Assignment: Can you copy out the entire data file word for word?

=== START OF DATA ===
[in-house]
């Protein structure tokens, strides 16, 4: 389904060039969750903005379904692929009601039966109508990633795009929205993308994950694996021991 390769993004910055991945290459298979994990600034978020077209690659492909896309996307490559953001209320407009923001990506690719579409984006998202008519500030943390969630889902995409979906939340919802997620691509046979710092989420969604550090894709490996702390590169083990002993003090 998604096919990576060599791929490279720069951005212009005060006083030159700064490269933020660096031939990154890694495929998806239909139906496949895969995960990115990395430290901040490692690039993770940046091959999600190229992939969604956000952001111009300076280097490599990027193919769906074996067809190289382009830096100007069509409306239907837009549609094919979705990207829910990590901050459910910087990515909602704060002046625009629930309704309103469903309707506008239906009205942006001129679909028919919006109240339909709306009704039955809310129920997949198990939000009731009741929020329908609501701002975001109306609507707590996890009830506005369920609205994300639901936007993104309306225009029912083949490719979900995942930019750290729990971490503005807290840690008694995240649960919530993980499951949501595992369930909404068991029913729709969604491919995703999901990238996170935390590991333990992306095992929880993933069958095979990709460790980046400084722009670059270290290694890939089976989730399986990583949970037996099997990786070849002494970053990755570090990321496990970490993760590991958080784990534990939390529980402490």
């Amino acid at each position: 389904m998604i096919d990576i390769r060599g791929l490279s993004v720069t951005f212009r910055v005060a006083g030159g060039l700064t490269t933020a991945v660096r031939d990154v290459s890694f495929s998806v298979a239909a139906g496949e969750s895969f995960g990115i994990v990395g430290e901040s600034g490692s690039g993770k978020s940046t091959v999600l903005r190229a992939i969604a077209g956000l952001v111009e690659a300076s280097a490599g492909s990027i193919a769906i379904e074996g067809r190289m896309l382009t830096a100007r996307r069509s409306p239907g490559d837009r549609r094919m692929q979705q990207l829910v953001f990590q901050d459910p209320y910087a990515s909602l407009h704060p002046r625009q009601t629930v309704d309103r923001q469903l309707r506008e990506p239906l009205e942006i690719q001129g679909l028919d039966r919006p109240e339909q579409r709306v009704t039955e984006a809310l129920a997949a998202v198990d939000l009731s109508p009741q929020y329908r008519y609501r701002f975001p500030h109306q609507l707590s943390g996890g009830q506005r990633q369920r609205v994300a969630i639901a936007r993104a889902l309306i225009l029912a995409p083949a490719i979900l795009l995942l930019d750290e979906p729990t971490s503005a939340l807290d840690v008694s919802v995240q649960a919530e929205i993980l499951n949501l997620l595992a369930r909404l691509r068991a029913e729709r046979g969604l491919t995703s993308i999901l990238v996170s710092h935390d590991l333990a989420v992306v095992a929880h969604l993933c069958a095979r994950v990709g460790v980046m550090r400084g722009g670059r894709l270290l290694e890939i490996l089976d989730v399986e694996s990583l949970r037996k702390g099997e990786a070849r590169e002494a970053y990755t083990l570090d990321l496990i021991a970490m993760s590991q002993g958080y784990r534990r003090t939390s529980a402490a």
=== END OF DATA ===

[in-house]
């Protein structure tokens, strides 16, 4: 389904060039969750903005379904692929009601039966109508990633795009929205993308994950694996021991 390769993004910055991945290459298979994990600034978020077209690659492909896309996307490559953001209320407009923001990506690719579409984006998202008519500030943390969630889902995409979906939340919802997620691509046979710092989420969604550090894709490996702390590169083990002993003090 998604096919990576060599791929490279720069951005212009005060006083030159700064490269933020660096031939990154890694495929998806239909139906496949895969995960990115990395430290901040490692690039993770940046091959999600190229992939969604956000952001111009300076280097490599990027193919769906074996067809190289382009830096100007069509409306239907837009549609094919979705990207829910990590901050459910910087990515909602704060002046625009629930309704309103469903309707506008239906009205942006001129679909028919919006109240339909709306009704039955809310129920997949198990939000009731009741929020329908609501701002975001109306609507707590996890009830506005369920609205994300639901936007993104309306225009029912083949490719979900995942930019750290729990971490503005807290840690008694995240649960919530993980499951949501595992369930909404068991029913729709969604491919995703999901990238996170935390590991333990992306095992929880993933069958095979990709460790980046400084722009670059270290290694890939089976989730399986990583949970037996099997990786070849002494970053990755570090990321496990970490993760590991958080784990534990939390529980402490």
């Amino acid at each position: 389904m998604i096919d990576i390769r060599g791929l490279s993004v720069t951005f212009r910055v005060a006083g030159g060039l700064t490269t933020a991945v660096r031939d990154v290459s890694f495929s998806v298979a239909a139906g496949e969750s895969f995960g990115i994990v990395g430290e901040s600034g490692s690039g993770k978020s940046t091959v999600l903005r190229a992939i969604a077209g956000l952001v111009e690659a300076s280097a490599g492909s990027i193919a769906i379904e074996g067809r190289m896309l382009t830096a100007r996307r069509s409306p239907g490559d837009r549609r094919m692929q979705q990207l829910v953001f990590q901050d459910p209320y910087a990515s909602l407009h704060p002046r625009q009601t629930v309704d309103r923001q469903l309707r506008e990506p239906l009205e942006i690719q001129g679909l028919d039966r919006p109240e339909q579409r709306v009704t039955e984006a809310l129920a997949a998202v198990d939000l009731s109508p009741q929020y329908r008519y609501r701002f975001p500030h109306q609507l707590s943390g996890g009830q506005r990633q369920r609205v994300a969630i639901a936007r993104a889902l309306i225009l029912a995409p083949a490719i979900l795009l995942l930019d750290e979906p729990t971490s503005a939340l807290d840690v008694s919802v995240q649960a919530e929205i993980l499951n949501l997620l595992a369930r909404l691509r068991a029913e729709r046979g969604l491919t995703s993308i999901l990238v996170s710092h935390d590991l333990a989420v992306v095992a929880h969604l993933c069958a095979r994950v990709g460790v980046m550090r400084g722009g670059r894709l270290l290694e890939i490996l089976d989730v399986e694996s990583l949970r037996k702390g099997e990786a070849r590169e002494a970053y990755t083990l570090d990321l496990i021991a970490m993760s590991q002993g958080y784990r534990r003090t939390s529980a402490a």